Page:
The horse racing industry is keen to share its work with the sport horse world in how it manages riders with concussions.
The British racing industry, with more than 20 years of awareness of the implications of concussion following racing injuries, is the most advanced of the equestrian sports with very specific guidelines around identifying concussions, baseline testing and recovery procedures before a participant can return to the saddle.
Information was shared with more than 100 attendees from across the equestrian disciplines in the UK at last week’s inaugural Cross-Industry Concussion Symposium 2023 at Cheltenham Racecourse, hosted jointly by the Injured Jockeys Fund (IJF) and British Equestrian (BEF).
The conference was compered by racing and equestrian presenter Alice Plunkett, and the key speakers were Dr Jerry Hill, Chief Medical Adviser for the British Horseracing Authority (BHA), Dr Anna-Louise Mackinnon, Lead Medical Adviser at the IJF and Chief Medical Officer for British Equestrian and Rosy Hyman, Racing Industry Concussion Practitioner.
It looked at the history, development and government guidelines around concussion and discuss best practices, and shared learnings for a more collaborative approach moving forwards. Jockeys, past and present, adding input via video into the conference, included Tom Scudamore, Martin Dwyer, Tabitha Worsley, Kevin Brogan, and Harry Bannister. They all shared their experiences of concussion, notably that in some incidents, you do not realise you have it and in some, you want to ‘cover it up’, ‘beat the Doctor’ and not lose rides.
But they all acknowledged that riding with a concussion is not only dangerous but will not have you performing at your best, and so as times move forwards, all jockeys and staff at yards are going to have to change attitudes and use the help at hand, especially at the IJF’s three centres. Concussion procedure will therefore start to become the norm.
IJF Chairman William Norris, KC, said he believed the IJF was well placed to help others in equestrian sport to develop and follow good practice for participants, “and for the benefit of those who have some social and legal responsibility to those participants be they trainers, owners, or organisers.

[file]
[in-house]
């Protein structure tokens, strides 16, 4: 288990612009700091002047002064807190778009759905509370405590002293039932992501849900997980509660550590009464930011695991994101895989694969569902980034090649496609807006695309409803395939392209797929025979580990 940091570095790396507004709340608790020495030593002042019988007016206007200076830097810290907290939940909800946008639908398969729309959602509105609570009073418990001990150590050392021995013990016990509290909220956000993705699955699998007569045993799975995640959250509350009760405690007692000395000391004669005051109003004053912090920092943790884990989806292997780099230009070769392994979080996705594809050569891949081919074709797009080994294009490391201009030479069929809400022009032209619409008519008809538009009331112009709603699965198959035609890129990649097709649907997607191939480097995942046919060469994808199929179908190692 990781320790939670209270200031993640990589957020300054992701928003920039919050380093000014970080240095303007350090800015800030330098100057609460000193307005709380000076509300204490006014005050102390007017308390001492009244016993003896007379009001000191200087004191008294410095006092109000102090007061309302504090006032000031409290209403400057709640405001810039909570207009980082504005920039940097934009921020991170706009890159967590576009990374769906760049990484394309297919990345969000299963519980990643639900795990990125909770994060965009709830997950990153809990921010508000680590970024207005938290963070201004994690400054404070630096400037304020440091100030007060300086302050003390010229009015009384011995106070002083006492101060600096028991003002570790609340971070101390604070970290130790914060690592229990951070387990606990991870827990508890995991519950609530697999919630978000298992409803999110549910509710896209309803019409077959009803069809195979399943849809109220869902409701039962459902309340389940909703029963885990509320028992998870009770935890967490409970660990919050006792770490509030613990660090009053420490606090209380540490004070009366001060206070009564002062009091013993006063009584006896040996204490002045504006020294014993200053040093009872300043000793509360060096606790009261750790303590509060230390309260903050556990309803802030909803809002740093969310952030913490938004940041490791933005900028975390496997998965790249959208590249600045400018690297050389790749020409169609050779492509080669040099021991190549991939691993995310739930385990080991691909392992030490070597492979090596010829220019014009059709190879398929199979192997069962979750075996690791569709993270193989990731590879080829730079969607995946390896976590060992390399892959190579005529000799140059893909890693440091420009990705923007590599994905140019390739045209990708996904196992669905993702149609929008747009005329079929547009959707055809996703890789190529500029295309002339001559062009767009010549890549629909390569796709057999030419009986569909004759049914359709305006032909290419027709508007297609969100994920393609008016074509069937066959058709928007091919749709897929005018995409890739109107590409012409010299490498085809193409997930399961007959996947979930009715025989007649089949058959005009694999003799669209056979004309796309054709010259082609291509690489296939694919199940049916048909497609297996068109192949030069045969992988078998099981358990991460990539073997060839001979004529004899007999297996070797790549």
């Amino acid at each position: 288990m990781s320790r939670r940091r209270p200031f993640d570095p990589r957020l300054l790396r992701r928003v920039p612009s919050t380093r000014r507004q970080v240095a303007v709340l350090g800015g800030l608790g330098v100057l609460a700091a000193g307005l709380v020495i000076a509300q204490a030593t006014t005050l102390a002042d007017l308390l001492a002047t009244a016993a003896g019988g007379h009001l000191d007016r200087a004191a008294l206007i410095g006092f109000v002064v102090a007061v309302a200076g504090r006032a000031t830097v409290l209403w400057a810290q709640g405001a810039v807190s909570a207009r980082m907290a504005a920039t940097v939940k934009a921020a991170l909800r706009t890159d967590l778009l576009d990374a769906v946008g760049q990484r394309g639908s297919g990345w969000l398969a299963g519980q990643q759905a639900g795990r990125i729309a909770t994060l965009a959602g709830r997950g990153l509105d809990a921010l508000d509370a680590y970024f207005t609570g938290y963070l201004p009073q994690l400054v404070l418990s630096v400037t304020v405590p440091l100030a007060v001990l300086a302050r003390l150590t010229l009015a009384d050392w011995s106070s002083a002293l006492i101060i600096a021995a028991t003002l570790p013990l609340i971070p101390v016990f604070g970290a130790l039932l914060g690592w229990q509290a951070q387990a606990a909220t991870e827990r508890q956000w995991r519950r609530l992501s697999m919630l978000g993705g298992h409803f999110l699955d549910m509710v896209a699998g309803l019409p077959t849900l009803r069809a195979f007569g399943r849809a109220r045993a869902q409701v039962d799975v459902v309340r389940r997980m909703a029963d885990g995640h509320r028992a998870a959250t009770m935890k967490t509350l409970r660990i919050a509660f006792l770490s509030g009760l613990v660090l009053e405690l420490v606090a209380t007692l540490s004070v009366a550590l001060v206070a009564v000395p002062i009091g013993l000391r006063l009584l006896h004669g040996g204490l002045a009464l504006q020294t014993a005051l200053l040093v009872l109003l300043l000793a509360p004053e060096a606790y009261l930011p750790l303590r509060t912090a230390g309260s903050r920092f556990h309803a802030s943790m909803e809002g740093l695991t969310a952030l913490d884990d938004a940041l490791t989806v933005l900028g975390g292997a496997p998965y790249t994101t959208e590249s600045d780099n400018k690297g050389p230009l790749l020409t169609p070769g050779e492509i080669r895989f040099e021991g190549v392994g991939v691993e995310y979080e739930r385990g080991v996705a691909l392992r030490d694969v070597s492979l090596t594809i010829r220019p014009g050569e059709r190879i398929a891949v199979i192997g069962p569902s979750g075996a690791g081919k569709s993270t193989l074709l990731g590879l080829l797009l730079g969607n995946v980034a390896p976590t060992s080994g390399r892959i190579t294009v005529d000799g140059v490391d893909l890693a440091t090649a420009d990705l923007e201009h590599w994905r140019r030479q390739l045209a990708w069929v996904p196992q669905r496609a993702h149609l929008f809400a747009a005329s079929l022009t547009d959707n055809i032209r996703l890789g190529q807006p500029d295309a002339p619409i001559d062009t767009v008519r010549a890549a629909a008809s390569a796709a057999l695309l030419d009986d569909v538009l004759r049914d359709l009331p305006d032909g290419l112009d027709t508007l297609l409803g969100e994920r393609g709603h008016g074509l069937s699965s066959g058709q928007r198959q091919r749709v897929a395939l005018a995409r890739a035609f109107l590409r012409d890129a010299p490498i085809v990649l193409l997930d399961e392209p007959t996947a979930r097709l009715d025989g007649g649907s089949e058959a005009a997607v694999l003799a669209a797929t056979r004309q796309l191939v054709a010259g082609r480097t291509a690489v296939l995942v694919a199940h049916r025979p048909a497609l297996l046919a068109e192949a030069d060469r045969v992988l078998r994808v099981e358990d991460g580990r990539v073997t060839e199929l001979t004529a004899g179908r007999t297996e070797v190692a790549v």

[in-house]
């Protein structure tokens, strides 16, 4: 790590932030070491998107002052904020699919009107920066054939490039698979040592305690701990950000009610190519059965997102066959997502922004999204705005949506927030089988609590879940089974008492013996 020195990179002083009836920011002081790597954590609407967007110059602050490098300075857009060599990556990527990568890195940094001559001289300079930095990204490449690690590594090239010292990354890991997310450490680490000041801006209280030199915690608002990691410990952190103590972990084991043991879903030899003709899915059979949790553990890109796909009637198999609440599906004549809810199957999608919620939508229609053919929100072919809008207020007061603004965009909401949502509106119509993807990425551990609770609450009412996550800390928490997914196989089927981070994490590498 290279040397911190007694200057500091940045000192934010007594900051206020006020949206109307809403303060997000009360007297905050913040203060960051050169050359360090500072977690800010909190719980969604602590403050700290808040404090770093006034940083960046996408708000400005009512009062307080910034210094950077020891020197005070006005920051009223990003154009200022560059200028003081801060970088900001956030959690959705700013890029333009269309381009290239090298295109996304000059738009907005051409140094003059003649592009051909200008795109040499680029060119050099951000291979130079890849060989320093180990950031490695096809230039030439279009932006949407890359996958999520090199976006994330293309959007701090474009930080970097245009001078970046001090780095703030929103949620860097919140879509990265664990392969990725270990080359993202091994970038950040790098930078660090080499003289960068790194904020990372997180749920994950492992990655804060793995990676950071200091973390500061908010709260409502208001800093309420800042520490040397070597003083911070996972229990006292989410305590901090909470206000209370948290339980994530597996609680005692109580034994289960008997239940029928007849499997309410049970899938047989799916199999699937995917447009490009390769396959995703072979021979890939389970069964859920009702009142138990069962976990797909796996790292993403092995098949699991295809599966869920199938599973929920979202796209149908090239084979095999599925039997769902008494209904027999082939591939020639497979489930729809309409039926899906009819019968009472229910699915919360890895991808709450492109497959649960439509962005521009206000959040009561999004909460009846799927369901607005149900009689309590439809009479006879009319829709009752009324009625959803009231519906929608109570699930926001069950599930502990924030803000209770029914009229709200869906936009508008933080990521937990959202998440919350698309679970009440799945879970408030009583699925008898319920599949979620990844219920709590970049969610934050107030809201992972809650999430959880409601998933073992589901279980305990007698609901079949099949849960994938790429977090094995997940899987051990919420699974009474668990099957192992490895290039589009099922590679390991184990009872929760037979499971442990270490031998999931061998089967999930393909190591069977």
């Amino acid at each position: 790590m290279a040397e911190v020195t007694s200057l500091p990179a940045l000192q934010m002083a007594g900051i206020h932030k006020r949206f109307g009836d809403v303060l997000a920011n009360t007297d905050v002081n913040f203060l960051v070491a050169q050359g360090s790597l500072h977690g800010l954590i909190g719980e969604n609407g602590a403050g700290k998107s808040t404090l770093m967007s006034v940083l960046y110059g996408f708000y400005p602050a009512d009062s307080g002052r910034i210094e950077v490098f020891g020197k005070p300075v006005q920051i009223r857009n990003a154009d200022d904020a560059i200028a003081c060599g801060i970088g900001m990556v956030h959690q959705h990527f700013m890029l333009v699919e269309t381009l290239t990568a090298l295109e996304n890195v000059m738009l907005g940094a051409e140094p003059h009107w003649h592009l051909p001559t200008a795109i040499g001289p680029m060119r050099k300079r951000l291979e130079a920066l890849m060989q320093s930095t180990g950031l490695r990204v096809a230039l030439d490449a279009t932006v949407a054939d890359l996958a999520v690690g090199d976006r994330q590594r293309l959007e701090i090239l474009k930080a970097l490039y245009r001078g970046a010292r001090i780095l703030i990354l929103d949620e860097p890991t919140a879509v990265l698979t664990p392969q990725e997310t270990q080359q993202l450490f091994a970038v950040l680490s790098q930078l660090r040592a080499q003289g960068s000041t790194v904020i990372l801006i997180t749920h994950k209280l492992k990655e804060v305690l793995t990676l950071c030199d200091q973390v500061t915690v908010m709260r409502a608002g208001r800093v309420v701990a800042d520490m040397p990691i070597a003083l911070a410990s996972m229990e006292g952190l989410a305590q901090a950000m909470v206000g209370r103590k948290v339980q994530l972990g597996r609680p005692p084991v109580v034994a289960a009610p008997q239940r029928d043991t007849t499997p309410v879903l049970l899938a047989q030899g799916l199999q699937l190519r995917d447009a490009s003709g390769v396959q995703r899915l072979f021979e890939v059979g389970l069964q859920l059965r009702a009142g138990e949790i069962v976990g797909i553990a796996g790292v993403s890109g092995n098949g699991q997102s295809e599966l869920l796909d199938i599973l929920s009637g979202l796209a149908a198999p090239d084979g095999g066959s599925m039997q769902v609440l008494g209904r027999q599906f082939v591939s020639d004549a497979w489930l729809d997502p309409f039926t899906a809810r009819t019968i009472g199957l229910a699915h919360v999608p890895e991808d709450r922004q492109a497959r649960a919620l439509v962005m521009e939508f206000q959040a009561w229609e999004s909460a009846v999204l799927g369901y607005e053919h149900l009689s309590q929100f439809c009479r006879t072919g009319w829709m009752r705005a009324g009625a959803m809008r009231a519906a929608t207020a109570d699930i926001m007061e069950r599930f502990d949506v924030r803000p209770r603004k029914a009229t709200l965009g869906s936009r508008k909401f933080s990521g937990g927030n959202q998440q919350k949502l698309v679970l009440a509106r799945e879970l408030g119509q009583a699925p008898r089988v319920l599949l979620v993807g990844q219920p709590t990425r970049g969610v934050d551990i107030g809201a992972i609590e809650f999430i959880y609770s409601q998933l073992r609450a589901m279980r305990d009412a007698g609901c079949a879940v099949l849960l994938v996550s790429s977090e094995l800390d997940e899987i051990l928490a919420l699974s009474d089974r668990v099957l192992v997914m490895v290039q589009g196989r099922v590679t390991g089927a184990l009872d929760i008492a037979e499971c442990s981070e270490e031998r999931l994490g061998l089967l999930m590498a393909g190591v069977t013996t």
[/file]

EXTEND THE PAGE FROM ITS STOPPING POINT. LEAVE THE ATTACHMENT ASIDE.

“Everyone needs to understand and follow good practice, partly because it’s the right thing to do and partly because that is the way in which they can discharge their legal duty of care. It won’t be an overnight fix; it is a question of developing ways of educating and sharing our experiences across equestrian sport generally.”
IJF CEO Lisa Hancock said the conference was encouraging as those taking part were keen to work together using education and communication to improve things for the 1.8 million people who ride, regardless of skill, age, or discipline.
“Racing is fortunate in that we have over 20 years of awareness as to the implications of concussion and we are very keen to share those learnings and best practice with other equestrian disciplines,” Hancock said.
Dr Jerry Hill from the BHA said it was important to promote the concept of collective responsibility with concussion. “You can’t have medical staff being the only people concerned, you need the support of other colleagues across the equestrian spectre, particularly decision makers and funders as some of the changes we need are structural. If you are the doctor, or first aider, you need the support of the organisation behind you.”
Dr Anna-Lousie Mackinnon, the BEF’s Chief Medical Officer, noted that a key issue was that concussion is largely invisible, and it is often not treated in the same way as a broken limb. “And yet correct diagnosis and recovery are vital to the rider being able to return to safely continue participating in their sport in whatever they do and at whatever level.” As part of an education campaign earlier this year, the BEF introduced general concussion guidance for equestrians.
Racing Industry Concussion Practitioner Rosy Hyman said the key focus must be “what we call the four R’s – Recognise (the signs and symptoms). Remove (the injured person from all horse-related activities). Recover (until all symptoms have been resolved). Return (to ridden activity through gradual, stepwise process).”
“We know that if you return too quickly, you are at a much higher risk of another injury.”
The conference also included workshops that looked at issues such as financial and logistical restrictions, especially at grassroots level, the difficulties of having the ‘same rules for everyone’ plus the challenges of changing attitudes across all disciplines to this often ‘invisible’ condition. It was agreed that one cost-effective solution, especially targeted at the younger generation, could be across discipline social media campaigns — simple to execute and far-reaching in their scope.
In closing, Alice Plunkett summed up: “It’s such a complex issue with no easy fix, and it is therefore essential that all disciplines work together and take on multiple levels of responsibility. What has been so encouraging today is that so many in this room have the desire to do that and to make our wonderful sport as safe as it can be for the participants in the future.”
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